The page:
Paschal Message 2013
To the Reverend Clergy, the Monastics, the Parish Councils, the Distinguished Archons of the Ecumenical Patriarchate, the Day, Afternoon, and Church Schools, the Philoptochos Sisterhoods, the Youth, the Hellenic Organizations, and the entire Greek Orthodox Family Of the Holy God-Preserved Metropolis of Pittsburgh
Dearly beloved in the Lord,
Christ is Risen!
After His Resurrection from the dead, our Lord Jesus Christ's first greeting to the myrrh-bearing women was: "Rejoice!" Soon afterward, when He appeared to the Apostles, His first words were: "Peace be unto you!"
Peace and joy are the most immediate and profound results of the Resurrection. The Lord had died and His faithful followers were in a state of great confusion. It was as though all hope had perished for God's triumph over human wickedness, for the victory of good over evil. Life itself appeared hopeless and fear seemed to prevail. All that they could now expect was persecution at the hands of those who had crucified Christ.
Yet, the Resurrection was the clearest proclamation and strongest affirmation that nothing could ever separate or deprive the disciples – and us - from divine love and eternal life. In His rising from the tomb, Christ confirmed what He told His disciples on the eve of His Passion: "Take courage. I have overcome the world." (John 16.33) And, having convinced them of His Resurrection, having restored their security of peace and certainty of faith, He would command them: "As the Father has sent me, so I send you." (John 20.21) What may previously have been inconceivable was now both feasible and imperative. It was faith alone, the overwhelming conviction that "Christ had risen from the dead, trampling down death by death and bestowing life to those in the tombs," that empowered His disciples – and now empowers us - to become an invincible force capable of transforming a world of suffering and terror, a humanity of poverty and hunger, into a reality of hope and joy.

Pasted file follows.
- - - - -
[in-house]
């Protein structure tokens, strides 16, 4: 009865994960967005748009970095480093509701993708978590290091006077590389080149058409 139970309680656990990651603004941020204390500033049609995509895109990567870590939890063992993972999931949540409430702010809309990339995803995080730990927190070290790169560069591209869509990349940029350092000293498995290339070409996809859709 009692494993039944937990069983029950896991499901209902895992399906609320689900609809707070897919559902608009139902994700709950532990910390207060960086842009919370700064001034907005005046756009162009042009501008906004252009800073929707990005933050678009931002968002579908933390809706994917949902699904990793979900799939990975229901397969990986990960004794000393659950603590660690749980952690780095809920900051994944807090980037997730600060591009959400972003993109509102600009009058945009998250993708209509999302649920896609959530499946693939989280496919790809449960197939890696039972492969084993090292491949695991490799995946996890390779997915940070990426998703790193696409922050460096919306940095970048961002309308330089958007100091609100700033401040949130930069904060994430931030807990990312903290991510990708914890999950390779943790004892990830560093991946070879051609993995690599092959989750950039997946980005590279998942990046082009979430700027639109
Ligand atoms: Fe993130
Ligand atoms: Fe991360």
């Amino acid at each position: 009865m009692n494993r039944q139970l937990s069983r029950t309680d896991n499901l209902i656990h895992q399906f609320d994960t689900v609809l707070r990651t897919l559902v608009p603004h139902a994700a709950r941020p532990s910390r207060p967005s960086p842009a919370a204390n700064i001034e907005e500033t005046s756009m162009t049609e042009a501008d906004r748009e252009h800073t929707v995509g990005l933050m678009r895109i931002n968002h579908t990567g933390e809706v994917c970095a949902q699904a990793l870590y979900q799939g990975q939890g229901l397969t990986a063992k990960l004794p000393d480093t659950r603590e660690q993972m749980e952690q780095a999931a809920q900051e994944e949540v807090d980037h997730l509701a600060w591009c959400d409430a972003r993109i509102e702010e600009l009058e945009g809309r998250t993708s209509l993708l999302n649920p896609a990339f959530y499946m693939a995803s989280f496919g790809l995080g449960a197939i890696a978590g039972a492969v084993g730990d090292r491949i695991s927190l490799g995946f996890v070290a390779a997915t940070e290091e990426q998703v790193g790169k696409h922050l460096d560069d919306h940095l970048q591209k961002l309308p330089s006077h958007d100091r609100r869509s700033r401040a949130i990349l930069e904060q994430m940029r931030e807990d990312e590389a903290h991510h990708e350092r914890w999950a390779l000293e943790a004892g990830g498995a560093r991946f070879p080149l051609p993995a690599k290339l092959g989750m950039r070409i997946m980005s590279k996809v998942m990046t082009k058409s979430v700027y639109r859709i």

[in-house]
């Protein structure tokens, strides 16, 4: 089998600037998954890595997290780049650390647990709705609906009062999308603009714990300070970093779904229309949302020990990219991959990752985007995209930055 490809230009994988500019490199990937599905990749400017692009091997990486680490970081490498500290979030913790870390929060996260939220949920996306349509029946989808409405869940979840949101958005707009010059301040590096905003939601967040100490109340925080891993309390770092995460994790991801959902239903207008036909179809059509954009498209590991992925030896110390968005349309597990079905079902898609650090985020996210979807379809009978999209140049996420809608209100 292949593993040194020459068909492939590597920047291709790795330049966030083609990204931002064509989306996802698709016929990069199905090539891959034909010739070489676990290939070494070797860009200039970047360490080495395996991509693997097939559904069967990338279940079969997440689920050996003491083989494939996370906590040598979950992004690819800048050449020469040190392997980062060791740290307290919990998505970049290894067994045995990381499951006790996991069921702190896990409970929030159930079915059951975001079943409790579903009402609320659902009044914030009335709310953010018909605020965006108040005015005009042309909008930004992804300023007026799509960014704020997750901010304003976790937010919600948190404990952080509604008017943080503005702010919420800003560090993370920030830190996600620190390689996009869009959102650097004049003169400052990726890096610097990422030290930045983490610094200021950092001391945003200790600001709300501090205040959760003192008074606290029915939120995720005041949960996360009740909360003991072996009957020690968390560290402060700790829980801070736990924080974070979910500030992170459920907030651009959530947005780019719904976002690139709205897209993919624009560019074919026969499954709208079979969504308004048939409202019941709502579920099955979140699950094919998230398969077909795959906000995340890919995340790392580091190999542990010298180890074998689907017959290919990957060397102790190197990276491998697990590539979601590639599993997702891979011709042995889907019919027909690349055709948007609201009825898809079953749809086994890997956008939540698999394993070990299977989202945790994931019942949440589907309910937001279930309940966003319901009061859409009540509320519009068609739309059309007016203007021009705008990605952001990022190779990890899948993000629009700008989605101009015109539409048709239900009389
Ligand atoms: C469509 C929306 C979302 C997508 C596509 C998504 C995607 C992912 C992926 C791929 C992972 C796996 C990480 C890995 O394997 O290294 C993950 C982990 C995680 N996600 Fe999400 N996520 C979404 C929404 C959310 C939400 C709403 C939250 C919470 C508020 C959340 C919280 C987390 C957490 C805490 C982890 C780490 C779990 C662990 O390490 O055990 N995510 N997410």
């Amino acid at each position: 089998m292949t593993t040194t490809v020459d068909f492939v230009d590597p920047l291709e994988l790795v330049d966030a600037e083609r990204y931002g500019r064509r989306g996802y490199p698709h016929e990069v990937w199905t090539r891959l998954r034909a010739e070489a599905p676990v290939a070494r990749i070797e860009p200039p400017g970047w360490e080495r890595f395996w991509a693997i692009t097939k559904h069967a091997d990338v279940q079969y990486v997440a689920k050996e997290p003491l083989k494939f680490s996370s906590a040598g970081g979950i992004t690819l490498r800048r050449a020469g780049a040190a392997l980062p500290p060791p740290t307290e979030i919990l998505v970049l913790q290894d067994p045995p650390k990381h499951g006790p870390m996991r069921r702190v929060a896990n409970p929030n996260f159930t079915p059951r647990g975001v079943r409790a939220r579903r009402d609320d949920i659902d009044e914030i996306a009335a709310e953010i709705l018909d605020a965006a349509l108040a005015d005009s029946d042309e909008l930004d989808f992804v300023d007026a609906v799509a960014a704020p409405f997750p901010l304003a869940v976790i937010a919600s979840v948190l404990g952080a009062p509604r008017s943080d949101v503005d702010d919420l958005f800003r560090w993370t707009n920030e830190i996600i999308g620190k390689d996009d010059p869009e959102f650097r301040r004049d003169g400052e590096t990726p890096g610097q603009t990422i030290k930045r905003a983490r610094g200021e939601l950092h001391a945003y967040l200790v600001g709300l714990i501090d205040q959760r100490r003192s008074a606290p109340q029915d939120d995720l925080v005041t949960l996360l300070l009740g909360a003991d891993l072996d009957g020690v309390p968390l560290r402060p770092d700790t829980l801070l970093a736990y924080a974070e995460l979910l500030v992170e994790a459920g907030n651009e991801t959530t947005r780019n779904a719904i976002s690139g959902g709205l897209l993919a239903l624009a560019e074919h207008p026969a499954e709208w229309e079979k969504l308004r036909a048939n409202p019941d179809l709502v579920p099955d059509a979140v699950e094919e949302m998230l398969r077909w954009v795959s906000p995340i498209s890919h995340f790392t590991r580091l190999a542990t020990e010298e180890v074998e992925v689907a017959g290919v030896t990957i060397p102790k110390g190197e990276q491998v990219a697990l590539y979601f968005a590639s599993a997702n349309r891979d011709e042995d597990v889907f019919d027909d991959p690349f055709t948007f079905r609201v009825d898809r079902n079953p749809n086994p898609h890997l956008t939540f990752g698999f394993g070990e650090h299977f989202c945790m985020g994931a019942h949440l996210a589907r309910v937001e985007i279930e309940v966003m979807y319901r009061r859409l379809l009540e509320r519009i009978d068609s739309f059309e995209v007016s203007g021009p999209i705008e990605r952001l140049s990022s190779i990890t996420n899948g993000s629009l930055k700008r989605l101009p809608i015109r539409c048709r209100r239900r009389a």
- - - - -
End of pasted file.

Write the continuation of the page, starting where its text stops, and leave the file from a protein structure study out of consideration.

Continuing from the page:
That is how the disciples went out to preach; nothing could stop them. And that is precisely how we are called to live; nothing can stop us. We are no longer defenseless or powerless. As St. John the Evangelist writes: "This is the message that we have heard and proclaim, that God is light and in Him there is no darkness" (1 John 1.5); and, "whoever is born of God overcomes the world." (1 John 5.5)
The Resurrection changes our attitude toward humanity and the world. People's lives become more precious and the world's destiny becomes more profound. Thus, those of us who believe in the Resurrection become the ones to whom God entrusts the care of the whole world, to the least of our brothers and sisters, for God places His hope and love in us so that we can bear witness to the victory of life over death and of love over hatred.
May the light of our Risen Lord shine brightly inside and around all of you, for "Truly, Christ is Risen!"
Paternally yours in the Risen Lord,
+ S A V A S
Metropolitan of Pittsburgh
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